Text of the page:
But no, no, the hunter banished this thought from his mind. It was only a monster, and it was going to die. So the arrow was loosed from the bow and lodged itself in the beast’s back. The wounded creature roared in pain and its eyes flared, bloodshot and blood-lusting, as it charged towards Gaston. Another arrow rent the air and penetrated the beast’s chest, but did nothing to stop it from lunging at its attacker, and they began to struggle wildly at the far side of the turret.
Gaston received a hard knock as sharp claws slashed across his arm, and he was flipped over, dangling halfway along the guard wall of the tower. He tried not to focus on the sheer drop below, but instead dropped his hand to his belt and unsheathed a dagger. He had hunted bears upon Mount Ardennes, and the blade was specially crafted to cut through tough hide. He thrust it up, and it pierced through the creature’s side. Blood spurted everywhere, and the beast staggered back, a groan of mortal injury drooling from its fanged mouth. It was panting hard now, and fell on its side.
Now was the end game, and the hunter withdrew a pistol from within his coat. It hovered in the air for a moment…and then, before it could be fired, an echo reverberated along the tower, of someone climbing the high stairs…
“Gaston, non, arrêter! No, stop!”
A moment later, Belle stood before him, her chestnut hair wild from the hard ride to the castle, her eyes shimmering with desperation. “Listen to me, Gaston, listen! He’s not an animal…he’s a man, with a mind and heart and immortal soul like you and I! He can think and he can choose, like you and I!”
“You think that is a man, ma belle?” Gaston chortled, gesturing to the fallen creature with his pistol. “My dear, muddleheaded maiden, you are becoming as mad as your father…”
“Gaston, listen…I know him! He has the soul of a man, I tell you! Do not let your eyes deceive you. We have spoken of art and music and philosophy alike! He owns a library, and has read it, and understands it! He traveled the world once, and has memories of his travels! Do you now see? He is a man…”
“And I suppose I am not, for the lack of your fine education, or the taking of the world tour?” he growled, suddenly infused with fresh jealousy. “But that I have fought with my hands and journeyed only to follow the horn of the hunt or the battle, you see me as the beast, instead!”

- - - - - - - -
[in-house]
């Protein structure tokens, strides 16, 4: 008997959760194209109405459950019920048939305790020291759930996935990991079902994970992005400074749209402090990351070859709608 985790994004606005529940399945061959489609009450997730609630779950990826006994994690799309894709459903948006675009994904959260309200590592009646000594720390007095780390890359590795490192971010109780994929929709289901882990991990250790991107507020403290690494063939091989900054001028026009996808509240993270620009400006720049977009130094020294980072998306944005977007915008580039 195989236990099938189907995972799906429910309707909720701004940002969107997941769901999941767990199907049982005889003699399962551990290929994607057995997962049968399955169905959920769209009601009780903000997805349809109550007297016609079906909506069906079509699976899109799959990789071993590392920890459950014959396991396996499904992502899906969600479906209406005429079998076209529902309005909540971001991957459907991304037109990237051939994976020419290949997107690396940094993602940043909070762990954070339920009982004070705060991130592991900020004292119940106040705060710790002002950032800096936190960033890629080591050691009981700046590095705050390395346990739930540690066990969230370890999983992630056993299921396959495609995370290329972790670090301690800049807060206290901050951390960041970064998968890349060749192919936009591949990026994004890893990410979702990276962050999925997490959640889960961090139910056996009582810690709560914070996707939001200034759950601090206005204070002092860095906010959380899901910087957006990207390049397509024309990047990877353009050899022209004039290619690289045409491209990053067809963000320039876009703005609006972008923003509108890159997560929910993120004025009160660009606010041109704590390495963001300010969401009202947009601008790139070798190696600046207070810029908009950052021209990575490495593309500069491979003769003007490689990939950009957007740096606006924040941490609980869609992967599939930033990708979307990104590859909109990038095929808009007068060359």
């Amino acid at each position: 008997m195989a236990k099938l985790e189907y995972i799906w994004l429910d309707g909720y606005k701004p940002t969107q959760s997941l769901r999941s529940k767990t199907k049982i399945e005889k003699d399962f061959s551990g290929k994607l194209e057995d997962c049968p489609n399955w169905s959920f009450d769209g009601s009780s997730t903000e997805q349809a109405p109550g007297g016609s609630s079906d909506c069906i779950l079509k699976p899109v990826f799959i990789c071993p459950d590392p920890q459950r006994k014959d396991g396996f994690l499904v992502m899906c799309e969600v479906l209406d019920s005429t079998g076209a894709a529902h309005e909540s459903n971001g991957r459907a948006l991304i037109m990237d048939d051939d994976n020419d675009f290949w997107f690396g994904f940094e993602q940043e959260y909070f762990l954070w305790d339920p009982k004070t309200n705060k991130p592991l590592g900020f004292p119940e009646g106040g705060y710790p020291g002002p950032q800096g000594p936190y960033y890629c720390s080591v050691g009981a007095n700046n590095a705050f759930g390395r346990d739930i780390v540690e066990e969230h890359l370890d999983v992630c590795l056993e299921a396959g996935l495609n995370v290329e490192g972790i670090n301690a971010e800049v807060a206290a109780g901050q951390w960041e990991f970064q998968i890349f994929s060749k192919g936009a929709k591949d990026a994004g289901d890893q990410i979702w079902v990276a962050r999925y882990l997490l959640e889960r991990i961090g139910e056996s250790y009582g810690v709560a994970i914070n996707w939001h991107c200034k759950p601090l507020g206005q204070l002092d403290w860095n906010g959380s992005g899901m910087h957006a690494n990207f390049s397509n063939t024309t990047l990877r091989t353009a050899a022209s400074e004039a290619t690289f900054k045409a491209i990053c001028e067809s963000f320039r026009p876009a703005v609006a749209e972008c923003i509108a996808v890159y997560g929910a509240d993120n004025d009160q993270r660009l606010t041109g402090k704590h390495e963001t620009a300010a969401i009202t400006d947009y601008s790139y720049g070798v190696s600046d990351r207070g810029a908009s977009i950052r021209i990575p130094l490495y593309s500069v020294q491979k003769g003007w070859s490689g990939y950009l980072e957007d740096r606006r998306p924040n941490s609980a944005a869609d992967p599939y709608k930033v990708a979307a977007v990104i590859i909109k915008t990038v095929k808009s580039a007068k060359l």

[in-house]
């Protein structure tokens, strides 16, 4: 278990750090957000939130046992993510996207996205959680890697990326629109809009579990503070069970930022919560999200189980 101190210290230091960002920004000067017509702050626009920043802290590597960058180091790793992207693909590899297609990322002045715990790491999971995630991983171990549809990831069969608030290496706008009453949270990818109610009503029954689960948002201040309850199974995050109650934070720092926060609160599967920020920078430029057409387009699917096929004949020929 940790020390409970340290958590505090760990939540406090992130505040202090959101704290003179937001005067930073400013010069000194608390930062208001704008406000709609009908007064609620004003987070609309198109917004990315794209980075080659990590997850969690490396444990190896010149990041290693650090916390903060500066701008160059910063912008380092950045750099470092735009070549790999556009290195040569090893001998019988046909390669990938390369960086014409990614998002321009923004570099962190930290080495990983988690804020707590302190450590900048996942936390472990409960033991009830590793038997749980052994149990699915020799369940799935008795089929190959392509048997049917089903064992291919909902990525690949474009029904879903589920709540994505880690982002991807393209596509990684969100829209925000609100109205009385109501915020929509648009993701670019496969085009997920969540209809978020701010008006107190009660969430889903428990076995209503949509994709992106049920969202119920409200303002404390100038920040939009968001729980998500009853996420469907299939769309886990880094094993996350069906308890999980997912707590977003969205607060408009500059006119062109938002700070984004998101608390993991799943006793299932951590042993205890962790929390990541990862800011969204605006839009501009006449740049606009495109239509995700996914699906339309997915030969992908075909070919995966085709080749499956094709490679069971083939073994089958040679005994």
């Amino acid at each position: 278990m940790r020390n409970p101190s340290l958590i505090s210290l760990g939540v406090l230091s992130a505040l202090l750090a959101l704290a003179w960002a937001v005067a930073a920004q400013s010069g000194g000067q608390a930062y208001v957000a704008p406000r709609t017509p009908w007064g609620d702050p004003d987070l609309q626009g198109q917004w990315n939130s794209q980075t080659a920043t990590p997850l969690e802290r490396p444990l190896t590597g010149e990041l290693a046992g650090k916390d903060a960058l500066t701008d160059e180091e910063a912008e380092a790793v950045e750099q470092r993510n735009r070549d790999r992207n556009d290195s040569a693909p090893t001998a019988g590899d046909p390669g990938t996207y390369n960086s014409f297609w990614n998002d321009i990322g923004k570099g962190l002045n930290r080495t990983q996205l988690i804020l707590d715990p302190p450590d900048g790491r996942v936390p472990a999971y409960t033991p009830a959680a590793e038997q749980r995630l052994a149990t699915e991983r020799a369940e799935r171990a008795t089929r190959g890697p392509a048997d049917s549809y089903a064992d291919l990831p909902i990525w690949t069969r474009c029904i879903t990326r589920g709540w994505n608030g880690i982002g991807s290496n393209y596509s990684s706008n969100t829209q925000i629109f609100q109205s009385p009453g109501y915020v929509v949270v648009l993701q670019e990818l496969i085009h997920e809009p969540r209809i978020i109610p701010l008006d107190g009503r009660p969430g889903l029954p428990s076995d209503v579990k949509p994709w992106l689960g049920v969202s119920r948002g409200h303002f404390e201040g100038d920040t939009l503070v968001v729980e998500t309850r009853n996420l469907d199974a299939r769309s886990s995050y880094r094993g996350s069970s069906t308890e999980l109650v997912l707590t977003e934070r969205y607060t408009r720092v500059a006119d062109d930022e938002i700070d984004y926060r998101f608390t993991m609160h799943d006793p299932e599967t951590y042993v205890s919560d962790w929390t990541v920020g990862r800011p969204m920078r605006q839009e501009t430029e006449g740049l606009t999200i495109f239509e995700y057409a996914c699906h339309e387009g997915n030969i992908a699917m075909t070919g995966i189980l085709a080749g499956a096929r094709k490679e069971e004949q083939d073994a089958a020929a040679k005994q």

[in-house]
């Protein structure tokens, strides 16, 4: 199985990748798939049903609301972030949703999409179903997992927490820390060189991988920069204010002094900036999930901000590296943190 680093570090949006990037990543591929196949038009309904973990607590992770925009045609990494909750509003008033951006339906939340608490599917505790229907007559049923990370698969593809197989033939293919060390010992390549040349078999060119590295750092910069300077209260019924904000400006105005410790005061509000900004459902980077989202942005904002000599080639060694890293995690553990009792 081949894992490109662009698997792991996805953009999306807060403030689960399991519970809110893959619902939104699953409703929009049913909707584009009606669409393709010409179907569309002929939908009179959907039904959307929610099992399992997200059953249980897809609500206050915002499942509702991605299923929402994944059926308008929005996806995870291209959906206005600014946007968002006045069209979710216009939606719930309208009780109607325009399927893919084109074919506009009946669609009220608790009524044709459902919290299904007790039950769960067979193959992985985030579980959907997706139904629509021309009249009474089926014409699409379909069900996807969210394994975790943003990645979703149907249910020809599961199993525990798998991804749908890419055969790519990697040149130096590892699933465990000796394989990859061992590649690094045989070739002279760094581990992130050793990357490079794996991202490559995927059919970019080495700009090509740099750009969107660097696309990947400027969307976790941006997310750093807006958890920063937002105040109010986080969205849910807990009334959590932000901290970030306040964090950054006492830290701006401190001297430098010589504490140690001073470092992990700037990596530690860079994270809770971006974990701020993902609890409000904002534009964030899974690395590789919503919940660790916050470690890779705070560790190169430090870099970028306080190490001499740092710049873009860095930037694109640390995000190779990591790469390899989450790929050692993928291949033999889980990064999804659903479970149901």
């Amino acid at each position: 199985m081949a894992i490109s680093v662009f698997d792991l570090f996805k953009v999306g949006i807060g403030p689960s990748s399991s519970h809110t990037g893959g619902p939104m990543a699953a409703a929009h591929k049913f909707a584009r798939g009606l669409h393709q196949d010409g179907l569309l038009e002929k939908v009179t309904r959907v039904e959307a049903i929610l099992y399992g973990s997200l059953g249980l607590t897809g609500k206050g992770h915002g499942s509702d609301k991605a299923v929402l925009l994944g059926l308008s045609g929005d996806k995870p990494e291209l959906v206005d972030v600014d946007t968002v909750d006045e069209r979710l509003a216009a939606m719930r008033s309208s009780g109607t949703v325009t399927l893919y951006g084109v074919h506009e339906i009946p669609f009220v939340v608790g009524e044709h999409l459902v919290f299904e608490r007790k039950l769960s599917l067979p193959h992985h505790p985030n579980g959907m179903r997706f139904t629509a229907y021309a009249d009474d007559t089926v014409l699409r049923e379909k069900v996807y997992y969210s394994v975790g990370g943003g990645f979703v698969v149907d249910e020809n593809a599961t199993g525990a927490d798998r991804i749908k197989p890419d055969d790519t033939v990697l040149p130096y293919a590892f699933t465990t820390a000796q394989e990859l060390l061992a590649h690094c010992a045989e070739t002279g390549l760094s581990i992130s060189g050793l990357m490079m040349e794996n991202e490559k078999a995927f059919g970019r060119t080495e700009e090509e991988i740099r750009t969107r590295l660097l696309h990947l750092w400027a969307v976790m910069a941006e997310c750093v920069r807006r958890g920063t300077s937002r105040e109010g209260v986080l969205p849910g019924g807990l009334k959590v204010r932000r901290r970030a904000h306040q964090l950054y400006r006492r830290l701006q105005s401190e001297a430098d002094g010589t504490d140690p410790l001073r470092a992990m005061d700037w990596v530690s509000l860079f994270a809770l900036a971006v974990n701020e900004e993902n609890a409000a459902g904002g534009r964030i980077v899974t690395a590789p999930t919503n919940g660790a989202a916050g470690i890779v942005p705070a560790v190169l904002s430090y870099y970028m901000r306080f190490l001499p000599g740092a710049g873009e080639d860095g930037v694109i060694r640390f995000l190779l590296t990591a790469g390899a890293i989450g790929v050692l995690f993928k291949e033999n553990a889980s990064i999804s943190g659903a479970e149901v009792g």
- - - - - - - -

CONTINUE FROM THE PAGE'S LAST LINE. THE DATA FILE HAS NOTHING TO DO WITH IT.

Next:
“No….that’s not true…”
“Yes, it is,” he snarled. “You’re so smug in your learning, your city ways, that all my efforts are as dirt to you…a man who has made good of his natural abilities and put them to use is but an animal to you, unless his schooling puts a fancy tongue in his mouth.”
“You are not a beast,” she conceded hoarsely, drawing closer to him. “But if you kill this man, you will have become a murderer.”
“I have killed many a man already!” he shouted. “I have fought the English and the Dutch. I have watched Catholic and Protestant pitted against each other, like cocks in a ring. I have gunned down our own French farm boys when the starving time set them to rioting. I have had blood clog my eyes time and again, human blood, Belle. And do you think you can ever forget the sight of empty human eyes that you just sucked out the life from? Maybe…viewing them as beasts…makes it easier.”
She closed her eyes tightly, noting something in his tone that struck her to the heart. “Gaston…I am sorry. I didn’t understand before…”
“You never even tried,” he spat. “You never bothered to listen, never offered such sympathy or understanding as you do for a mangy animal with lordly learning. You heard my stories with boredom, and my conversation with disgust.”
“Because you were boastful and brash, and treated me as battle booty to be won. Besides, all the village acclaimed you; any other girl would have been happy to…”
“Any other girl is not made of the same stuff as you. Believe it or not, you and I are closer than you think. We are both made of fire…”
“But you would douse mine, and brag of it as a triumph…to subdue me and subsume all my own dreams…”
“I would have loved you, Belle,” he blurted, and his voice sounded broken now. “As much as my father loved my mother, I would have loved you.”
“I’m sorry…but love is not a thing that can be forced,” she replied, almost sadly.
Gaston shrugged, and then made a jerking gesture with his pistol. “Out of the way, jeune fille.”
“No! I won’t let you murder him!”
“I said…out of the way!”
“It’s not even a fair fight! What courage will it prove on your part? He’s bleeding to death! Let me go to him….”
“Never!” he bellowed, grabbing her hard by the arm. “Never will I let a woman spurn me for a beast!”
“If you do this thing, there will be no beast here but you!”
Flying into a panic, she started struggling with him, desperate to get the gun away from him before it was too late. It was dark except for the streaks of lightening shattering the sky in the distance, and silent, except for the cruel, crackling thunder that rebounded in the distance…and covered the sound of the pistol’s shot, and muffled the scream of the woman who fell, blood-bathed, in the high turret where no one below could hear.
Avellina Balestri (aka Rosaria Marie) is one of the founding members and the Editor-in-Chief of The Fellowship of the King, a literary magazine with a strong Tolkienite influence (which, by the way, is open to submissions). She reads and writes extensively, and eagerly seeks out the deeper spiritual significance of popular fandoms such as The Lord of the Rings, The Chronicles of Narnia, Star Trek, Star Wars, and The Hunger Games. And yes, she does have a soft spot in her heart for classic Disney movies, The Princess Bride, and Merlin 😉 She is also a recording artist, singing traditional folk songs and her own compositions as well as playing the penny whistle and bodhran drum. She draws her inspiration from the Ultimate Love and Source of Creativity, and hopes to share that love and creativity with others.